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which he defended the jurisdiction and majesty of the pontiffs against all their enemies and opposers ;"

John Wesselus and Jerome Savanarola, who may justly be placed among the wisest and worthiest men of this

age. The former, who was a native of Groningen, and on account of his extraordinary penetration and sagacity was called the light of the world, propagated several of those doctrines, which Luther afterward inculcated with greater evidence and energy, and animadverted with freedom and candour upon the corruptions of the Roman church. The latter was a Dominican and a native of Ferrara, remarkable for piety, eloquence, and learning, who touched the sores of the church with a heavier hand, and inveighed against the pontiffs with greater severity. This freedom cost him dear; he was committed to the flames at Florence in the year 1498, and bore his fate with the most triumphant fortitude and serenity of mind ;'

Alphonsus Spina, who wrote a book against the Jews and Saracens, which he called Fortalitium Fidei.

To all these we must join the whole tribe of the scholastic writers, whose chief ornaments were, John Capreolus, John de Turrecremata, Antoninus of Florence, Dionysius a Ryckel, Henry Gorcomius, Gabriel Biel, Stephen Brulifer, and others. The most remarkable among the mystics were, Vincentius Ferrerinus, Henry Harphius, Laurentius Justinianus, Bernardinus Senensis,and Thomas a Kempis, who shone among these with a superior lustre, and to whom the famous book Concerning the Imitation of Christ, is commonly attributed.“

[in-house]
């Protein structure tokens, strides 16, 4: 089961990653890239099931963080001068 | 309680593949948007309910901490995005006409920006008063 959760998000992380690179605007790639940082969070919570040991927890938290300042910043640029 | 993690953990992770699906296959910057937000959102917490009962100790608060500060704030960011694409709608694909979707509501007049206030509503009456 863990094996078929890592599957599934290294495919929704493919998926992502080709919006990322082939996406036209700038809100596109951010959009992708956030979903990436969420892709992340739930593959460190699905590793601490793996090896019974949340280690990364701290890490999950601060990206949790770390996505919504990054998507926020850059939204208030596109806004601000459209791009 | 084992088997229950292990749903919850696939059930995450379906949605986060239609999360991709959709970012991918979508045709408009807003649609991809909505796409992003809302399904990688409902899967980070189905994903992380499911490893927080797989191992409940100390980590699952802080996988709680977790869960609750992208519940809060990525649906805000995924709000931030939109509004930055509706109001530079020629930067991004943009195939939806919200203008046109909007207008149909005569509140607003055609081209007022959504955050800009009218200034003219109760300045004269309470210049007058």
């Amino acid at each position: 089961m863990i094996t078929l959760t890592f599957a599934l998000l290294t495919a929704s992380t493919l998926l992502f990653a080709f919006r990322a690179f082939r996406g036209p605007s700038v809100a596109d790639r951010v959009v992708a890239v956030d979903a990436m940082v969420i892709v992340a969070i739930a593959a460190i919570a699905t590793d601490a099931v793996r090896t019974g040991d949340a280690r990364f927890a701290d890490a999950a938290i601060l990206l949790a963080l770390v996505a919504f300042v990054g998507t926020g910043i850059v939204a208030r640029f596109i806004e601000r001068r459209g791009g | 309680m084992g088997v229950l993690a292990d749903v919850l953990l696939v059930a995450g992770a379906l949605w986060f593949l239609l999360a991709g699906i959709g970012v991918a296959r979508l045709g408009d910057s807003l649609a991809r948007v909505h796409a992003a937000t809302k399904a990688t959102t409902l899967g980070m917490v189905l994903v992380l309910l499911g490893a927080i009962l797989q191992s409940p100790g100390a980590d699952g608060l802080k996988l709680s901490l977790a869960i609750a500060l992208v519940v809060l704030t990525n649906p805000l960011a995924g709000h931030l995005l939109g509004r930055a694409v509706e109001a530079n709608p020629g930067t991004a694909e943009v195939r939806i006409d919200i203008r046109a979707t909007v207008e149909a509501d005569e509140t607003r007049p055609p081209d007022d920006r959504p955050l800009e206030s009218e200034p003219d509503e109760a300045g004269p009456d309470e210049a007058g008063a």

1

254.

r Lenfant, Histoire de la Guerre des Hussites, tom. ii. p. Waddingi Annales Minorum, tom. ix. p. 67.

s Jo. Henr. Maii Vita Reuchlini, p. 156.

t B. Jo. Franc. Buddei Pærerga Historico Theologica. The life of Savanarola was written by J. Francis Picus, and published in two volumes, 8vo. at Paris, with various annotations, letters, and original pieces by Quetis, in the year 1674. The same editor published also at Paris, that same year, the Spiritual and Ascetic Epistles of Sava. narola, translated from the Italian into Latin. See Echard, Scriptor. Prædicator. tom. i. p. 884.

u The late Abbe Langlet de Fresnoy promised the world a demonstration that this famous book, whose true author has been so much disputed among the learned, was originally written in French by a person named Gersen, or Gerson, and only translated into Latin by Thomas a Kempis. See Granetus in Launoianis, part ii. tom. iv. part ii. opp: p. 414, 415. The history of this famous book is given by Vincentius Thuillierius, in the Opera Posthuma Mabilloni et Ruinarti, tom. iij. p. 54.